buying into… Christmas

This is a slightly tricky post.  In fact any post, where I feel a rant coming on, can present itself as a little tricky.  There will be readers out there who feel I am inappropriate, out-spoken and a downright axe-grinder.

teacher appreciation issues

But I feel the need … so do bear with me.

I am thankful to the Smalls’ teachers.  Really, honestly, utterly thankful.  Not only do these saints take them off my hands each and every day but they teach them well and make learning fun.  However thankful I am though, I do not impersonate a more-money-than-sense Santa at this time of year by showering these teachers with over-the-top gifts.  Instead, contributing to a joint class fund in a sensible fashion allows the class rep to buy John Lewis (or the like) vouchers as an appropriate teacher thank-you.  And, my reliable sources inform me that all those recipients HUGELY appreciate this.

a Harrods delivery

Nevertheless, we don’t all follow this approach.  Some of us hurry off to purchase elaborate gifts from Harrods (their van was seen delivering to local prep school this week) and – allegedly – teachers have, in the past, been offered Louis Vuiton handbags, brand new cars and even… holidays!

louis vuitton gifts

What does this say about the parents?  Are they trying to bribe the teachers?  Do they think that their little darling would simply not get into the secondary school of their choice without this ‘leg up’?  Or do they simply have too much cash to burn?

It seems that many teachers find this extravagant behaviour plain humiliating. And, according to those willing to discuss these teacher appreciation issues, the bottom line seems that the best presents are the homemade ones, made by the children themselves.  The gifts that no money can buy.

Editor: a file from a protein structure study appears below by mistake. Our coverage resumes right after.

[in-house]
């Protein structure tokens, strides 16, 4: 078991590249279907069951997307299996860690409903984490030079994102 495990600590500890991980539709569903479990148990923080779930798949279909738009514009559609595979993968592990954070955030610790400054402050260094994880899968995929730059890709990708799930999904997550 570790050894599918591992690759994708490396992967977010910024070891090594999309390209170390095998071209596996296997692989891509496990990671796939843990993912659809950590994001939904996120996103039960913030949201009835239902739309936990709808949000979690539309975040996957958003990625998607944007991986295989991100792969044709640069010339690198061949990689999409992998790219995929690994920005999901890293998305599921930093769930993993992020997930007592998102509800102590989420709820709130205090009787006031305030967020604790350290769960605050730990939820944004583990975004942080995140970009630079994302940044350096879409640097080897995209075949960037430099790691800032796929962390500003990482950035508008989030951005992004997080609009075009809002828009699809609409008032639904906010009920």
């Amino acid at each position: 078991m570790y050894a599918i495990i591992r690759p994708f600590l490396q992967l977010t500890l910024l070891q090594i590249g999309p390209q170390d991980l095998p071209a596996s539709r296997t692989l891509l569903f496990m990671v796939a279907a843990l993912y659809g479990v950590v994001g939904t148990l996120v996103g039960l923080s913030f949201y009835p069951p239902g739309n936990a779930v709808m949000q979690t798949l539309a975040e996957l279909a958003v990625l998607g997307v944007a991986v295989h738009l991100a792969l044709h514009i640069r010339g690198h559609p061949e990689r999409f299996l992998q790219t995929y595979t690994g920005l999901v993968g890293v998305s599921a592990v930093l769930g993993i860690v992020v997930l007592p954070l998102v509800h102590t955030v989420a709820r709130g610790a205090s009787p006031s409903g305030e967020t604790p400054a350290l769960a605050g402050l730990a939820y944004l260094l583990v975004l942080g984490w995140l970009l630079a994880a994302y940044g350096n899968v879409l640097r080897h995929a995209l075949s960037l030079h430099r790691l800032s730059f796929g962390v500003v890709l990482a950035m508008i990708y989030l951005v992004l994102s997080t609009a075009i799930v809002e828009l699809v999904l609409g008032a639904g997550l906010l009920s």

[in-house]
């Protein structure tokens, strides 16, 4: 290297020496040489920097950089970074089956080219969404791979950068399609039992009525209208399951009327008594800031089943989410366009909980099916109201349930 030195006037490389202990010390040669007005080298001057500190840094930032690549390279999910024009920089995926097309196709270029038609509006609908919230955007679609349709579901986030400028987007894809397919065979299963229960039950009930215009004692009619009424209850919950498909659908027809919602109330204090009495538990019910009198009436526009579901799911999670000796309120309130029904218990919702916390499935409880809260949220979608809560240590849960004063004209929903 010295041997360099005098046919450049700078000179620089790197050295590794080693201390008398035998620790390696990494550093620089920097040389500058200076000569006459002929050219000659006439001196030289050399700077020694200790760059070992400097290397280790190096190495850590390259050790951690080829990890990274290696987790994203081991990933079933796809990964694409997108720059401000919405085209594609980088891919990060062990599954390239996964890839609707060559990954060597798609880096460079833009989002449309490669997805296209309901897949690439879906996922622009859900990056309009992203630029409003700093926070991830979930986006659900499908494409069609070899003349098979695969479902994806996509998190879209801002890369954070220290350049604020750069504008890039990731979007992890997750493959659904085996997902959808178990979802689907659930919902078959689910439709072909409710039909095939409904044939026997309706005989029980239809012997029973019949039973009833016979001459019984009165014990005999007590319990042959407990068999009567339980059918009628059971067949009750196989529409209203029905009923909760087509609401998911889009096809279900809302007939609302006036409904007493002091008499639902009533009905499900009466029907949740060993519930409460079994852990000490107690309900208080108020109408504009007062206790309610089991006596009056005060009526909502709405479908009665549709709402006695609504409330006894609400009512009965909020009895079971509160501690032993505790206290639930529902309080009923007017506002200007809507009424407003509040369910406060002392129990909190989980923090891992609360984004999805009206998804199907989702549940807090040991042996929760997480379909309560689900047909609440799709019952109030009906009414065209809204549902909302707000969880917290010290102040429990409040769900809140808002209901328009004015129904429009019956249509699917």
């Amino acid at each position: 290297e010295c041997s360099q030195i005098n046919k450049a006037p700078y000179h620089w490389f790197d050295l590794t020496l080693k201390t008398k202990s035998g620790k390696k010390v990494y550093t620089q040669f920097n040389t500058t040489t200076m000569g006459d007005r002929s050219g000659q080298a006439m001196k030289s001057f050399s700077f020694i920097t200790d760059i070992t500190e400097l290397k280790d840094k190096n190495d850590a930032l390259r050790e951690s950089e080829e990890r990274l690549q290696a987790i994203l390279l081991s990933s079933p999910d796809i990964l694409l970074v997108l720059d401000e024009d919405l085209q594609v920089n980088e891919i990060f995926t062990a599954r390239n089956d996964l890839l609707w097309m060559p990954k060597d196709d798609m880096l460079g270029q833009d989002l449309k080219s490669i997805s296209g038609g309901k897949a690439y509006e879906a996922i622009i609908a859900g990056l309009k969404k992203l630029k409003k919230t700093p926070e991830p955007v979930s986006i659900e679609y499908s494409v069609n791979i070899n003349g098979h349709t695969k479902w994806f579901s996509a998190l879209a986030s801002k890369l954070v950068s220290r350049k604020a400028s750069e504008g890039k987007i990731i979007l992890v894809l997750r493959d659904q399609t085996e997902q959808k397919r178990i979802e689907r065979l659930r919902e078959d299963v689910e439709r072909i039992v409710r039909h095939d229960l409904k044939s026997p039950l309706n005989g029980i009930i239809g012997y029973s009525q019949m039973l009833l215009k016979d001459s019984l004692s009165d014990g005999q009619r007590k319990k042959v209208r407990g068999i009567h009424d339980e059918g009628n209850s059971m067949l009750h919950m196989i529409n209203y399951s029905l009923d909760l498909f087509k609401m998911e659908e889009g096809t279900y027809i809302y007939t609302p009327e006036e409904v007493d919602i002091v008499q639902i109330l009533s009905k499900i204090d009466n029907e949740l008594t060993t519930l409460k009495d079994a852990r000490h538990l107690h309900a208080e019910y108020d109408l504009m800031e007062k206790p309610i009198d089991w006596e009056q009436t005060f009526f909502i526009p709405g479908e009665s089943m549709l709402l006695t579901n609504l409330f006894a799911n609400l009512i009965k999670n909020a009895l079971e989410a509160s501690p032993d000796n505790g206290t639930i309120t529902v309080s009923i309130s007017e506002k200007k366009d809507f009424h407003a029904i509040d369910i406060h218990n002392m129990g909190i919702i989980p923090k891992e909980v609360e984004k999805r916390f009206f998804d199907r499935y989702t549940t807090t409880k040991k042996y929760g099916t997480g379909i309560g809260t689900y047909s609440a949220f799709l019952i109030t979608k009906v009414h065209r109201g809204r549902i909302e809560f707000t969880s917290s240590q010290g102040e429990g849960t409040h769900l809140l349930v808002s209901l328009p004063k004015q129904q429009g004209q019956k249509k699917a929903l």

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2 Comments

Filed under life, shopping

2 Responses to buying into… Christmas

  1. Sue Fuller

    As a teacher in a bog standard school in the West Midlands I was showered with gifts at Christmas and the end of year. However, these gifts tended to come from less iconic shops. Even so, I was most grateful for the thought put into them. Some children made me a present and it is these that I treasure to this day. Teachers working in ‘posh’ schools tend to expect good presents. ‘Normal’ hardworking teachers are grateful to be wished Happy Christmas as their pupils leave for the holidays. These teachers understand that most families can’t afford presents for their own children and family. A simple ‘thank you for all your hard work’ is sufficient.

  2. yablon

    Thanks Sue – a great comment! x

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